There's an inherent danger in any sector of education: if the teachings fail to measure up to the truth, then we'll be paving the way for a deep distrust and a greater apathy. With this in mind, it is of tremendous enthusiasm that we welcome Professor Nutt's book: Drugs - Without the Hot Air: Minimising the Harms of Legal and Illegal Drugs.
For many years drug education has served as a whipping-horse where we have dealt our hand in 'messages' and projected harms over an evidence based approach. Notorious schemes such as 'Just Say No' and DARE have been tragic in their application -- at best they are well meaning but misguided, and at worst they are simply sophomoric, insulting and counterproductive. Speaking as a child of the 80s, I can anecdotally relay the farce that was drug education; it saddens me that we haven't moved on.
With the release of his book, Drugs - Without the Hot Air, Professor Nutt aims to go beyond the hyperbole and treat each reader with a degree of respect that has arguably been absent until now.
David Nutt, a professor of neuropsychopharmacology at Imperial College London, has heavily referenced his book so as to dovetail with his championed 'drug science' premise. The book is aimed at parents, parents and children, anyone who's interested in drugs, and those that take drugs -- alcohol and tobacco very much included within the discourse.
Another target audience of the book is those who have worked with the consequences of drugs in our society: doctors, social workers, politicians, police, and of course, teachers. I was intrigued to learn more from a senior educator about our persistent methods of drug tutelage, and choosing to remain anonymous for obvious reasons, the teacher I spoke to was vehement in his opinions:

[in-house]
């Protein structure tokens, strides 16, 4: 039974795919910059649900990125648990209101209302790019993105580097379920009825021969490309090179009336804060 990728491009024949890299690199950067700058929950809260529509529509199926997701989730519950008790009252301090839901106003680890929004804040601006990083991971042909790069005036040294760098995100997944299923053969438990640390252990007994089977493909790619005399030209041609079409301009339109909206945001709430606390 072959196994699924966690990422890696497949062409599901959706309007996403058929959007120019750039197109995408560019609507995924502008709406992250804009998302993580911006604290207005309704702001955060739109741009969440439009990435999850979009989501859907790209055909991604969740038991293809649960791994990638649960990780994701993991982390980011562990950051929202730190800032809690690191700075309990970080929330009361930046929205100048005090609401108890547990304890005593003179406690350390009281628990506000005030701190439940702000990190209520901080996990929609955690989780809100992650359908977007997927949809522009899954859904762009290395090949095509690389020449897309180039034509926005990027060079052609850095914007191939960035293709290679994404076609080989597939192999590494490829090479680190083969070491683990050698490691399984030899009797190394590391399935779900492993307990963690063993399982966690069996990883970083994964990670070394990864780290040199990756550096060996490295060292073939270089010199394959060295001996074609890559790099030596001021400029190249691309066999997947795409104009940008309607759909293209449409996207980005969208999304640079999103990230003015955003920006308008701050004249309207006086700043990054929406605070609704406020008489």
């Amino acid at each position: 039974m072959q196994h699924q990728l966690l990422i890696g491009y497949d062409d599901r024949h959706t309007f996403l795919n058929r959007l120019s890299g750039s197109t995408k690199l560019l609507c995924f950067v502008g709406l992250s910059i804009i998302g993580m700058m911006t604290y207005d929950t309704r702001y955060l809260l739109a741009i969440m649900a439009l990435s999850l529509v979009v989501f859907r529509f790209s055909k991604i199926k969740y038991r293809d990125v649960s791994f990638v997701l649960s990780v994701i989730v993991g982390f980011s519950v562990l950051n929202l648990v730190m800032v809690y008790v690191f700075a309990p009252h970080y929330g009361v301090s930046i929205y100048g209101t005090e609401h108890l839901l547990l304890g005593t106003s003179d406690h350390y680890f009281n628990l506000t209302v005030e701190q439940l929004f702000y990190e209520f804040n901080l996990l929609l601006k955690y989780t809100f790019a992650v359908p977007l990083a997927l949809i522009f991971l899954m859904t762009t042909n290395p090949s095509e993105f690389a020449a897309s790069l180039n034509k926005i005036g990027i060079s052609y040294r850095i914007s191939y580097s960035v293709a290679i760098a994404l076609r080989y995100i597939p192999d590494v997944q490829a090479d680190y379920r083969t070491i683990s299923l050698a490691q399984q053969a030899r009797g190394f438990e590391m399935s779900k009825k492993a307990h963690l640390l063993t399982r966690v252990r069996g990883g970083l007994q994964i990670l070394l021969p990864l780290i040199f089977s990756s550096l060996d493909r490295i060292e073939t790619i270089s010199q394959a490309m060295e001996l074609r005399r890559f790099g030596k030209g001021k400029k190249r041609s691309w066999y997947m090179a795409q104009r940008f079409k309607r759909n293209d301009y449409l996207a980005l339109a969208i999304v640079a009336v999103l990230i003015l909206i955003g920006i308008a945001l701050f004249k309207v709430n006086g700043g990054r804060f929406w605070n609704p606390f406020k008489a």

"For many many years I had no direct understanding and had to deliver a sort of pat 'send' on the topic. Current methods are fear-inducing, and it appears to be delivered by people who have no knowledge of the territory."
I asked if a book based on fact, and perhaps, inconvenient truths would be welcomed:
"Yes. Very much so! It's nigh on impossible to 'own up' in this job, so a device such as a book that helps create an open field for debate is needed. I work in a pretty conservative world, and it's getting less relaxed."
There certainly appears to be a thirst for truth in our drug education from all sectors of society. Those with any degree of drug experience demand unadulterated truths, and those on the periphery of the national drugs discussion are left reeling over the now infamous and clichéd 'messages' that we force-feed our children. The educator concluded:
"Such a book would allow pupils to talk. Most teachers are decent people and they need something to allow pupils to discuss; a documentation that isn't damning on the topic is indeed welcomed. This could be something that will open mouths! It's insane when pupils may have significant experience of drugs, and a teacher who is effectively gagged. That mouth-trapped teacher is me and people like me; new academies can sack staff who cause displeasure far more easily than in the past. My shrewdest students are extremely capable of reading between the lines."
It's abundantly clear that the national malaise on true drug education is tangible, Drugs - Without the Hot Air fills a gap that has been present for decades. Professor Nutt has written the book in plain English so as to be read by the whole of society; there are many key points and themes which include:
How drugs work, and how they affect the mind and body.
Which is the worst drug overall - heroin or alcohol?
Does making drugs 'illegal' work?
The book also deals with addiction and the various additional aspects that lie alongside this vast subject.
There's also a considerable chapter on Britain's most debated drug entitled: Cannabis, and why did Queen Victoria take it?
The central theme to Drugs Without the Hot Air is that all drugs are harmful, but not all drugs harm equally - only when we hold all the information can we make informed decisions regarding our lifestyle choices.
A book written from an evidence based platform could certainly be a game changer in both our national discourse, and our relationship with all drugs. Professor Nutt - like many healthcare professionals - is fiercely keen to bring the public's eye into focus on alcohol and its potent potential for abuse -- and to finally include this drug within our global strategies.
The truth about drugs is a hard subject to tackle, but Professor Nutt continues in his pursuit for good, proper, and evidence based education so as to avoid the scientific illiteracy that we've tragically found ourselves in.
A no holds barred, open, and lucid dialogue about drugs can only be a good thing. Drugs - Without the Hot Air can be ordered online.